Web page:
BALDWIN: Jeff, thank you.

Stand by.

A couple questions we were asked about the Department of Homeland Security memos released today. This is guidance on enforcement of immigration laws by the Trump administration. And in essence, according to this call with reporters, they're reaffirming there will be no mass deportation.

Layla Santiago, let me bring you in, in Mexico.

In accordance with policies in place that predates the Trump administration and one is the DACA, or Dreamer Program, will stay in place or intact.

LAYLA SANTIAGO, CNN CORRESPONDENT: And, Brooke, we're not getting much reaction from government officials when it comes from the office of the foreign minister, but I did talk to one Mexican Senator he says he's hardening his stance and he's doing this because of some of the legal challenges, because of legal hurdles he's faced with these executive orders.

And one of the interesting things is some people see this as a crackdown on immigration. We were on the border a few days ago. I spoke to people who had plans to cross the border illegally. And I want you to hear even after these executive orders have been signed, I want you to hear what they told me.

(BEGIN VIDEO CLIP)

SANTIAGO: (SPEAKING FOREIGN LANGUAGE)

UNIDENTIFIED MALE: SPEAKING FORIEGN LANGUAGE)

He's saying that a border wall would not stop him from going back.

UNIDENTIFIED MALE: (SPEAKING FOREIGN LANGUAGE) SANTIAGO: He said Donald Trump can put four or five walls and that

won't keep him from migrating up to the U.S.

UNIDENTIFIED MALE: (SPEAKING FOREIGN LANGUAGE)

SANTIAGO: Because he wants to find a way to be with his family.

(END VIDEO CLIP)

SANTIAGO: And his name was Moyset (ph). He was Tijuana. He says he won't be deported because his bond with his family is stronger. He's been deported three times, once under the Obama administration twice under the Trump administration and he was one of several we talked about that very same issue.

So while the Trump administration may be I think a stricter policy or certainly taking a stance on immigration, I'm not sure that it's reaching everyone wanting to cross that border illegally.

BALDWIN: I'm so glad you talked to him. We should be hearing from these voices.

Layla, thank you.

Gil Kerlikowski once led Customs and Border Protection.

You're familiar with this memo that went out today. Again, Sean Spicer saying this is about criminals, about priorities, essentially, that the president has a big heart when it comes to these specific issues. What did you hear? What jumps out at you from this DHS memo?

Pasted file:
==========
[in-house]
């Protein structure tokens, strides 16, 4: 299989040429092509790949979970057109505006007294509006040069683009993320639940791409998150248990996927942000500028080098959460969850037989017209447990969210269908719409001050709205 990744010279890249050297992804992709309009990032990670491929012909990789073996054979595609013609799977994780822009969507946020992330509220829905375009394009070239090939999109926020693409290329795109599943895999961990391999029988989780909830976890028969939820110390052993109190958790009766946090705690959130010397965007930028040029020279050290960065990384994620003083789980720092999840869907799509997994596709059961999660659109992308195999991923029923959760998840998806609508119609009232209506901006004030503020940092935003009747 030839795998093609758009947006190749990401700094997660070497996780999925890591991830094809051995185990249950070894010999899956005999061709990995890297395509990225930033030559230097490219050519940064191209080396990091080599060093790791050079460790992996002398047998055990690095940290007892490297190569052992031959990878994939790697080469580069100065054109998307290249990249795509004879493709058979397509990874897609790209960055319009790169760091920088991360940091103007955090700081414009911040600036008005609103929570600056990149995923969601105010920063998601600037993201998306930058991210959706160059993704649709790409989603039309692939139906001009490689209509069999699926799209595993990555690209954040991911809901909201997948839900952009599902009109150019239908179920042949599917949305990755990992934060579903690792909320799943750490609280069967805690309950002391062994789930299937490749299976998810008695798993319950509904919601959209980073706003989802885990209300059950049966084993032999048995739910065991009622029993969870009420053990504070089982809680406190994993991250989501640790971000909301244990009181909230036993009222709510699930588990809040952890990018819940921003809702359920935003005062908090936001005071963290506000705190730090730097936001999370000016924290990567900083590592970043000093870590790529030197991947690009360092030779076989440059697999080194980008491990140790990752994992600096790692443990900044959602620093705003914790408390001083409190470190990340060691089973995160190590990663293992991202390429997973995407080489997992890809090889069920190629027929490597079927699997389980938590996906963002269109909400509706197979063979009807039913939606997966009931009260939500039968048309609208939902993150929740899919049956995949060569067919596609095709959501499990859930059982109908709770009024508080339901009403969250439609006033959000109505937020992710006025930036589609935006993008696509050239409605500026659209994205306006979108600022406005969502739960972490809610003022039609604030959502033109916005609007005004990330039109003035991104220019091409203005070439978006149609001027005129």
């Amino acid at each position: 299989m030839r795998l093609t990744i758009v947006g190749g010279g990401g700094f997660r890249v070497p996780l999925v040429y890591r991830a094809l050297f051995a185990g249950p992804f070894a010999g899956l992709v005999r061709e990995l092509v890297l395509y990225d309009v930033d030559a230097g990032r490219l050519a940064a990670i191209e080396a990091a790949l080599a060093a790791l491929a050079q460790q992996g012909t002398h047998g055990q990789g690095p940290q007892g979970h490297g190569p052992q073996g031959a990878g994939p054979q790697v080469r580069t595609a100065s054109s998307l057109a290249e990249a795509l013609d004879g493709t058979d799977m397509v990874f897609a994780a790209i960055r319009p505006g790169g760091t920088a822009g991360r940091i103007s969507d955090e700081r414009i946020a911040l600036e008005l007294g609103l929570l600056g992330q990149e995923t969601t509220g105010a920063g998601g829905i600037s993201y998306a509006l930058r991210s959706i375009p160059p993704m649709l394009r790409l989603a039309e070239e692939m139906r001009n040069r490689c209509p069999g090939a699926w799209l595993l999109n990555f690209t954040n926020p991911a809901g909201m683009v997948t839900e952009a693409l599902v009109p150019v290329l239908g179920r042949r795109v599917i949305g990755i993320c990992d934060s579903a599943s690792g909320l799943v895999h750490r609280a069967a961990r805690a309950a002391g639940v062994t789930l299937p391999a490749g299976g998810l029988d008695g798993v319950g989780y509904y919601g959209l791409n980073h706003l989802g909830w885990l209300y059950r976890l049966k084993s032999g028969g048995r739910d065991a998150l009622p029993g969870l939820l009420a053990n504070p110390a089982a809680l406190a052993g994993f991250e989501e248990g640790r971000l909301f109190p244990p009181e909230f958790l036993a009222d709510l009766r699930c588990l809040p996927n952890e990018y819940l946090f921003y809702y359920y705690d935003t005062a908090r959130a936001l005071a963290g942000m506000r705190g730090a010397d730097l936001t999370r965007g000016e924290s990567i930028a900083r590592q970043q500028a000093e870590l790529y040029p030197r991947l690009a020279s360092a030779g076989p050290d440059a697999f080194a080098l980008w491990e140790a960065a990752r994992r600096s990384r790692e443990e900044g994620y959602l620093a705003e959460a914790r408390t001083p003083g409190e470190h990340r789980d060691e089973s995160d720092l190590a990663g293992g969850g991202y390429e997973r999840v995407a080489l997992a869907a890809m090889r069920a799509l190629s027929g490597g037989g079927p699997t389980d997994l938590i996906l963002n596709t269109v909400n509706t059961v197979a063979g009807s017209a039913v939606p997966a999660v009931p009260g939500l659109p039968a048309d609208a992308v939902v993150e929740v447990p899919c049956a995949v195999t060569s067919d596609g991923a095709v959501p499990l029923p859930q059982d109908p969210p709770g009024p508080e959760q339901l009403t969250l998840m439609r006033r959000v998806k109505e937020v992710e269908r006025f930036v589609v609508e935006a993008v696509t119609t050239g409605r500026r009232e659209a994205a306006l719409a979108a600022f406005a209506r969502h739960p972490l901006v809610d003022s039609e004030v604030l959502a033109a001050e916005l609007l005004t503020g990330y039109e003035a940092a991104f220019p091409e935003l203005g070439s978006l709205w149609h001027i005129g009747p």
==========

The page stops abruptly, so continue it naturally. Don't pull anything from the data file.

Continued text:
[14:49:58] GIL KERLIKOWSKI, FORMER DIRECTOR, CUSTOMS AND BORDEDR PROTECTION: A couple of things. And one is trying to get state and local law enforcement officials to become immigration officials, that's been tried well over a decade. There's 17,000 local police departments only a handful that engage in this, and one reason is of course they're pretty busy already enforcing state and local laws. Number two, they want to make sure they don't put their department -- they have a fiduciary responsibility as chief and sheriff not to put their departments in the middle of a lot of protracted civil litigation involving racial profiling and also not a chilling effect for the oath they took to protect. Quite frankly, they need the trust of the people.

BALDWIN: The trust of the people. And again, on this phone call with DHS with the White House, these reporters again, with Sean Spicer trying to reassure there's no imminent mass deportation, again, reaffirming that the Dreamers are safe.

On catch and release quickly, Gil, it says catch and release will end. Is that a change?

KERLIKOWSKI: No, it's not really a change. You can only hold people that have come into the country illegally, crossed illegally for so long before either a federal judge is going to tell you they have to be released. When I left office on January 20th there were well over 40,000 people in detention, so you only have so much room at the inn so you're going to have to release people or the surge that sounded pretty positive in all this is to have significantly more immigration judges that will hold the hearings in a timely manner so whether the person is returned or granted some type of protection that can be made.

BALDWIN: What about, Laura Coates, bringing in a legal brain the constitutionality of detaining people?

LAURA COATES, CNN LEGAL ANALYST: The biggest problem that you have with these new orders is the amount of discretion given to these ICE officers not only to decide who is prior to but who is suspected of a crime, this is who has a criminal background but that allows them whether or not they should be charged with a crime which moves them to the front of the line on priority, the Supreme Court is hearing a case people who are in the United States facing very similar issues of what kind of rights do we extend people who are over our border under our jurisdiction, when you give discretion to an agency to decide whether or not somebody is suspected of a crime making them equate to a criminal you're going to have constitutional issues and that's not going to go away by these two bans, unlike the two previous administrations who dealt with a backlog on the immigration courts being released back to their families now you will continue to have a backlog not only of those people but those who are even suspected of a crime.